July 14, 2016

Selecting what to write about

I had an email conversation last week with David, who is a Nurture Email Mastery course graduate. David had a question about story selection.

I was wondering, how do you decide what to write about each day? I understand that you have a wealth of material in your Evernote journals to pull content and stories from but how do you decide which ones to use and when to use them?

My response:

Regarding story selection, quite often I will just get excited about a particular story I want to tell or share. The Tony Blair image from this morning came up in my Facebook news feed, and I thought it was too good not to use. I actually had a different email ready to go, which will now go out next week.

So I’ll normally have a story in mind that I want to use, but if I need to I can go rooting around in Evernote. I add 3-5 notes to Evernote a week, mostly based around my incessant habit of watching BBC documentaries.

Remember you can always use the reconnect to fit story to content.

I’ve had a few additional thoughts on story selection I thought worth sharing.

If you write regularly everybody expects you to write about obvious things. If you run yoga classes, everybody expects you to write about yoga. If you sell copywriting, everybody expects you to write about copy.

The problem when you do this is you end up regurgitating the same information over and over. You cannot regurgitate the same information and then be surprised when everybody yawns in your face.

The trick is to tell a surprising or seemingly unrelevant story, and then make itrelevant to your message.

As mentioned above I’ll normally have at least one ’emergency story’ in reserve, in case I’m stuck for things to write about. Monday’s Q-ships article was actually an emergency story. Often on a Monday I won’t have prepared what I want to write for the week, so Monday’s emails often dip into the emergency story reserve.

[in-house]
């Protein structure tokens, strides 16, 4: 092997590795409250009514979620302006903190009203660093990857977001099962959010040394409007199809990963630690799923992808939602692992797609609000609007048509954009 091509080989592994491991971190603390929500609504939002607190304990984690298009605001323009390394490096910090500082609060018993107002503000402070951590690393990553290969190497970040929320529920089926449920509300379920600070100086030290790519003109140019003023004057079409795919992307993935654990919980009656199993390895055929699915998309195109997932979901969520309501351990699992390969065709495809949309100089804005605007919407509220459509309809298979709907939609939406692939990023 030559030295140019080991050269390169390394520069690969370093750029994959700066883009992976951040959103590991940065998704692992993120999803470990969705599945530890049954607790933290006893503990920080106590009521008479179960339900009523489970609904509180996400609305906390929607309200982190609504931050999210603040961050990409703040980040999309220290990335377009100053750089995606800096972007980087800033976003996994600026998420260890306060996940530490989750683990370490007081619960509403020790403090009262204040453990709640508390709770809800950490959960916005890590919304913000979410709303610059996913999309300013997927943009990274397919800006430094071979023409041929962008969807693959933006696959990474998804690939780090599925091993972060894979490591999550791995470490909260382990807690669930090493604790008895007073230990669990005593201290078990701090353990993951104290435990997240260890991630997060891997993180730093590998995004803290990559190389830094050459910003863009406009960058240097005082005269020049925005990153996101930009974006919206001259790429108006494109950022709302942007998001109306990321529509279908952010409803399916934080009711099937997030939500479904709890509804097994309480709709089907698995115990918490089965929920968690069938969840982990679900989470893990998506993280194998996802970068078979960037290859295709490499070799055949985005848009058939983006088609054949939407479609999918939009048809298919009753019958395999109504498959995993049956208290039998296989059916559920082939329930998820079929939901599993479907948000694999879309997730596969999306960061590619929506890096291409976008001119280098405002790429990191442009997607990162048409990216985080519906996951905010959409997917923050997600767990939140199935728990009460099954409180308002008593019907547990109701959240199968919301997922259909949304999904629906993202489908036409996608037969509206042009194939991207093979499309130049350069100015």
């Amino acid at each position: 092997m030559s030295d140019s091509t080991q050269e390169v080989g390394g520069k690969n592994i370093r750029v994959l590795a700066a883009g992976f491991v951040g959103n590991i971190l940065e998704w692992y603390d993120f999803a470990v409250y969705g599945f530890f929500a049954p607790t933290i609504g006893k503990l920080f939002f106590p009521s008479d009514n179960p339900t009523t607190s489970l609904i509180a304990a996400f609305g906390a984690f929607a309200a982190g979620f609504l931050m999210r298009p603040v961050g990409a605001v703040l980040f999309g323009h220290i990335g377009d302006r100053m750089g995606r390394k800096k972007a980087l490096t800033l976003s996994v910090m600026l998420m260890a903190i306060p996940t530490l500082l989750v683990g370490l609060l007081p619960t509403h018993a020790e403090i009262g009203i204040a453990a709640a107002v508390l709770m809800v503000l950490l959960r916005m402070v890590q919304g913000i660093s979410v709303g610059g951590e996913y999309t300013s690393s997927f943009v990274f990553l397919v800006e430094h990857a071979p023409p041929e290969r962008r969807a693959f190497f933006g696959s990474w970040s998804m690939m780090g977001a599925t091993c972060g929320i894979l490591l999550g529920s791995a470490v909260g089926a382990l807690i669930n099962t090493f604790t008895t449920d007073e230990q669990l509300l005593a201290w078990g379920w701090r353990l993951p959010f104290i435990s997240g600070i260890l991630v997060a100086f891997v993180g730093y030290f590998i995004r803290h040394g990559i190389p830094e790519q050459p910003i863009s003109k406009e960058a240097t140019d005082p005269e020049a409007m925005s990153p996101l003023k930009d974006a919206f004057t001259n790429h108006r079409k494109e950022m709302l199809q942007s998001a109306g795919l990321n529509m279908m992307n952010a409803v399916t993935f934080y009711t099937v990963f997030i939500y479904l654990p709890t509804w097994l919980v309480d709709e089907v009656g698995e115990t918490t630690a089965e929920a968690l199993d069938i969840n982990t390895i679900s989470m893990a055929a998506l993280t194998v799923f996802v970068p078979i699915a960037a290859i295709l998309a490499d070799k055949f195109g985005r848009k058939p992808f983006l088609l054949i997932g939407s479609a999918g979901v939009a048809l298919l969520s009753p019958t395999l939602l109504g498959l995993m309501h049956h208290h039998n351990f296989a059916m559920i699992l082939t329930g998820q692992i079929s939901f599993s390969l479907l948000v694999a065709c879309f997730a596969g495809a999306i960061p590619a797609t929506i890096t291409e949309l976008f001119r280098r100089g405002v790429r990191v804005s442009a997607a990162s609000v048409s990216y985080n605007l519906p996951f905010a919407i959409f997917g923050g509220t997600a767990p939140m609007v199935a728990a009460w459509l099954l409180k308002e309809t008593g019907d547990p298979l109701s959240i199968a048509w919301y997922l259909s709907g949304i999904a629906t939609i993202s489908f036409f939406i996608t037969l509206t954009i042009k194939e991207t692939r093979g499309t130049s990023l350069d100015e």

When you select a story you have to do a quick reference check to make sure people will know what you’re talking about. If you look at the Q-ships article I deliberately started by talking about the Battle of the Somme, not about Q-ships. When you select a story the opening has to be one people will at least recognise.

After Monday I’ll write out a rough plan for the week. I’ll spend about 15 minutes scribbling out a rough outline for each day (15 minutes in total, not 15 minutes for each email). Normally I’ll just identify a ‘one idea’ for each article, and sketch out the rough flow.

Each article is then prepared at the latest the day before, at least as far as draft format.

Annoyingly many of my ideas come during the night. Roughly two days out of five I’ll go off-piste and write about something completely different when I wake up.

The deadline for each daily email, as you know, is 9AM. After that I have 9 – 12 blocked off for client work, on days I am working. I recommend setting a deadline like this, otherwise these things expand to fill the available space.

This month’s Confusion Clinic webinar is on July 27th, and will look at the story selection process in more detail. There will be more reminders on this in due course but you can register for the webinar here.

Rob Drummond

Rob Drummond runs the Maze Marketing Podcast and Maze Mastery. Rob specialises in content production, ad creation, storytelling and CRM systems. He has two published books, Magnetic Expertise and Simple Story Selling, affordable on Amazon.

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